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End of the road for diesel Subarus

Bosses confirm Subaru will end production of diesel engines with supplies likely to run out in mid 2019

Subaru XV - front static

Subaru will not continue to offer diesel engines in its range according to UK boss Chris Graham. Speaking to Auto Express at the Geneva Motor Show, he said: “We can only sell what the manufacturer produces, and moving forward it looks like they will probably not be producing any diesels.

“We’re working very hard, particularly in Scotland and Northern Ireland, which are both very hardcore diesel areas. We’ve secured ourselves enough diesels to move us beyond the point of exhausting all those customers who want to change at the moment. Bearing in mind the footfall of customers is, rather than three- or five-year, a seven-year [cycle].

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2018 Geneva Motor Show summary

Graham said Subaru has “stock to last us certainly until the end of this year, possibly into Q1 [the three months] next year. We’re not thinking there will be a wholesale stop tomorrow, where everybody stops buying diesel, so we’re quite comfortable with the stock we’re holding.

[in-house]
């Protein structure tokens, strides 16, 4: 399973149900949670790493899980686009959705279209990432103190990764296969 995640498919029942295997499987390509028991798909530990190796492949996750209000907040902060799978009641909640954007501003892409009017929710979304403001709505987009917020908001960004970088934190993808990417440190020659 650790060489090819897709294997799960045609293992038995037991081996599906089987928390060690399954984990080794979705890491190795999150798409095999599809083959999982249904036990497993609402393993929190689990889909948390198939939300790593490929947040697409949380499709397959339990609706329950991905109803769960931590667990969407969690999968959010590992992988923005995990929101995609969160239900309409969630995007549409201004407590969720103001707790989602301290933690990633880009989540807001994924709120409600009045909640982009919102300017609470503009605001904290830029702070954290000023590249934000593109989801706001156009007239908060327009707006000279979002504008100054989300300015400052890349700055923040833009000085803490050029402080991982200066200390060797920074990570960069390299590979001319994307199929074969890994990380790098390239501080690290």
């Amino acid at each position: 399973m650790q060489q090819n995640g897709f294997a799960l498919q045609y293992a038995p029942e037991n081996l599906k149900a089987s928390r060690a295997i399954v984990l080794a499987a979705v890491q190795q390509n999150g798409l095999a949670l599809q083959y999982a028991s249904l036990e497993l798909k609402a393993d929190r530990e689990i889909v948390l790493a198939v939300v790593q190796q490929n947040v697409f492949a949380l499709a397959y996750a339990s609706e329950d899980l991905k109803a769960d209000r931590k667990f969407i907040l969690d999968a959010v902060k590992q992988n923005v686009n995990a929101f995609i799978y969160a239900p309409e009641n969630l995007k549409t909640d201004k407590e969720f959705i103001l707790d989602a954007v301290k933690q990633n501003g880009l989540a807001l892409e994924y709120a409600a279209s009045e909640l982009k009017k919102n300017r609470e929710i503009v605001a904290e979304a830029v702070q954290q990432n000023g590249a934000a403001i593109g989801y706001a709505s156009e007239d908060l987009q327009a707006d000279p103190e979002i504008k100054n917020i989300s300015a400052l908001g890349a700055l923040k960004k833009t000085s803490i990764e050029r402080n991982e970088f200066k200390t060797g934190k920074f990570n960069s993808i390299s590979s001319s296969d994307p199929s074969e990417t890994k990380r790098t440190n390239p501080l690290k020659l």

“If the sales start increasing because buyers think ‘if I don’t buy now, I won’t get another one’, then we’ll have to manage that. 

“We’re working with the dealers to start offering petrol to try and ensure a test drive is taken just for comparison [with diesels]. Some people will convert, but some unfortunately won’t. Saying that, I think they will because a Subaru buyer is a Subaru buyer…we’re confident a high proportion will stick with Subaru as a brand.”

Subaru bosses admit the firm was late to the party with diesel, with the first diesel powered Subaru not introduced until 2007 a delay widely credited to the firm’s insistence on sticking with a horizontally-opposed engine – which became the world’s first turbocharged boxer unit.

Graham fears Subaru’s lateness in launching a hybrid engine could be the biggest threat to the business, in the UK at least. However, Subaru’s New Global Platform, which underpins the latest Subaru XV and Impreza and will be the basis of all of its models over the coming years, has been engineered to accept petrol engines as well as all-electric and hybrid powertrains.

He suggested that in time, all models in the range could be offered with a choice of three powertrains, as there will be few technical obstacles in the way.

Do you think lateness in launching a hybrid engine could harm Subaru? Let us know your thoughts in the comments below.

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